Having traveled extensively through Asia, I have seen some of the most remarkable home engineering efforts that began life as scooters, that I think Yamaha's new fuel-injected TTX is being pitched as a base machine for the hundreds of thousands of customization projects and custom-built commercial two and three wheelers.

One of the barriers to customization in general, and for off-road application in particular, is the removal of the headlight nacelle from the handlebars, which makes a TTX a great starting base. Having the Adventure as such a base, with its better suspension, external protection and economical engine, but without the luggage, would be ideal for so many projects.

The TTX uses Yamaha's YMJET-FI (Yamaha Mixture Jet-Fuel Injection), which has an auxiliary air intake passage besides the main passage that Yamaha claims offers "more efficient mixing of the air and fuel that helps improve fuel economy in the practical use range." Honda introduced fuel injection to this class in Thailand four years ago and has been doing very well with its PGM-FI (Programmed Fuel Injection) scooters.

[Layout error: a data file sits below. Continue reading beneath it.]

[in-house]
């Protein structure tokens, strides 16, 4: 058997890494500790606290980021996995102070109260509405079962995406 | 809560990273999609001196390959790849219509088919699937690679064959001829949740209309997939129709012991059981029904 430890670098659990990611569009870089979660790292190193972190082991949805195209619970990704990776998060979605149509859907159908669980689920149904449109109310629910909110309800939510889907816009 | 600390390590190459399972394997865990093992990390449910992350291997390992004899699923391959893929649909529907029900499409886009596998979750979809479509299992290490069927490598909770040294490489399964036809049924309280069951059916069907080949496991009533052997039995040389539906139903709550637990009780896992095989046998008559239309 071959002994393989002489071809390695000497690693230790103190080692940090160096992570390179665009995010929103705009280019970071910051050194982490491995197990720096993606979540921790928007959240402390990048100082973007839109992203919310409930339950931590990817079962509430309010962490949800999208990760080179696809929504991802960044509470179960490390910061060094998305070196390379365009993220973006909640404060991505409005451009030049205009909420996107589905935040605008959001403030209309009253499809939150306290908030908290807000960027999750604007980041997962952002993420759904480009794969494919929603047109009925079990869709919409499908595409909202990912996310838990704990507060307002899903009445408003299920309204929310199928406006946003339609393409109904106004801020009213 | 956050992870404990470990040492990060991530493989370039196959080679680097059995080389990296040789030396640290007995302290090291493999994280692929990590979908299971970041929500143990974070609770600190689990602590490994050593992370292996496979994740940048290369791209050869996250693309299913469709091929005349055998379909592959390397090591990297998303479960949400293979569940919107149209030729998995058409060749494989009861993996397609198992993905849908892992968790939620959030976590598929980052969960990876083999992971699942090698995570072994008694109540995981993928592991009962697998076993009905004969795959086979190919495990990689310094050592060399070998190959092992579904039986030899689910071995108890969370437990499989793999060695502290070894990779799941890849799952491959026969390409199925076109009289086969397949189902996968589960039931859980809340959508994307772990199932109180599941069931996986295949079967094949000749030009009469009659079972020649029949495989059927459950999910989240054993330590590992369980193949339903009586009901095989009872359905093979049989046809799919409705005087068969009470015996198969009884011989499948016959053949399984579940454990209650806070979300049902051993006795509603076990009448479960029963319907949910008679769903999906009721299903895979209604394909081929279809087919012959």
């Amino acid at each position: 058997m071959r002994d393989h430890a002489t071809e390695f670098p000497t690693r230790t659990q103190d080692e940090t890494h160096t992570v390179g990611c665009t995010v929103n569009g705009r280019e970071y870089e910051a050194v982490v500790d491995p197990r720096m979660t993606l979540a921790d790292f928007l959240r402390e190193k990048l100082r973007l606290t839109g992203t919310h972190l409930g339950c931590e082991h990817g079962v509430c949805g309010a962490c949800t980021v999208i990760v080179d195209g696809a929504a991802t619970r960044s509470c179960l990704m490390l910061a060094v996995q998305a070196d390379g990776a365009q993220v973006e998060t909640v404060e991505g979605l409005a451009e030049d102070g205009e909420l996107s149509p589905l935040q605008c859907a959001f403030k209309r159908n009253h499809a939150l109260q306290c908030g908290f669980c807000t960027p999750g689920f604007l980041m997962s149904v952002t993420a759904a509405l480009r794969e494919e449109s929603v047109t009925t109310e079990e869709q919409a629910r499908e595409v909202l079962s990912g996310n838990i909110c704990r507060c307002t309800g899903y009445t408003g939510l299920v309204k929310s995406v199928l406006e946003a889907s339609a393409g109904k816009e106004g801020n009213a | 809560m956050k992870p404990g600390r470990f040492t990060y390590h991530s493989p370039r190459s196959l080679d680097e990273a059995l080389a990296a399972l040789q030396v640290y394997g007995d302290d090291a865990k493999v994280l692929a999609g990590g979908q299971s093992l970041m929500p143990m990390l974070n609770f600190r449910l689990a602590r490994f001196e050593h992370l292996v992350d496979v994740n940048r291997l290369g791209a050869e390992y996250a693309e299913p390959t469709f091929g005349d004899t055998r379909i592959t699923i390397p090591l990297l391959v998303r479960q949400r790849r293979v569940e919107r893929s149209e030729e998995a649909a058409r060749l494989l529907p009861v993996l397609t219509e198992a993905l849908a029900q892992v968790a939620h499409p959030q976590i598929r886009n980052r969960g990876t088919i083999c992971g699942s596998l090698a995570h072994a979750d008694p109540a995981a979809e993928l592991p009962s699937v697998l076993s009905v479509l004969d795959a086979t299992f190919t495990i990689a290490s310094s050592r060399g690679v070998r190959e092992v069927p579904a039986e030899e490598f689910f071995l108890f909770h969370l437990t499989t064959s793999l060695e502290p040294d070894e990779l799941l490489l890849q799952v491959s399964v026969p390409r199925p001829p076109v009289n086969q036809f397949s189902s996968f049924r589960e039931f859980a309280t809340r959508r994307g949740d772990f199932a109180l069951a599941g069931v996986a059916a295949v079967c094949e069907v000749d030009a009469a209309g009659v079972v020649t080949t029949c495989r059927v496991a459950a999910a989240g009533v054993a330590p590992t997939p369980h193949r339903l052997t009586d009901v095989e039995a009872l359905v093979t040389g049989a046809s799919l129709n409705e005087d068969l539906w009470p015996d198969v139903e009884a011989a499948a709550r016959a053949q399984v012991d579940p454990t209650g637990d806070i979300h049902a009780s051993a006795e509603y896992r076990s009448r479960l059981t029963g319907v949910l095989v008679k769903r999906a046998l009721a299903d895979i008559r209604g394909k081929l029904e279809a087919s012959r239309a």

No details were available on the machine, but apart from the braced frame, the TTX Adventure clearly has significantly upgraded, longer travel suspension and a set of trials universal tires designed to give reliable traction on muddy, potholed roads.

Like all successful organisms, the scooter is adapting and may soon be able to go where less adapted members of the species fear to tread. There are a lot more detail images in the image library.

The TTX will begin deliveries in Thailand in April.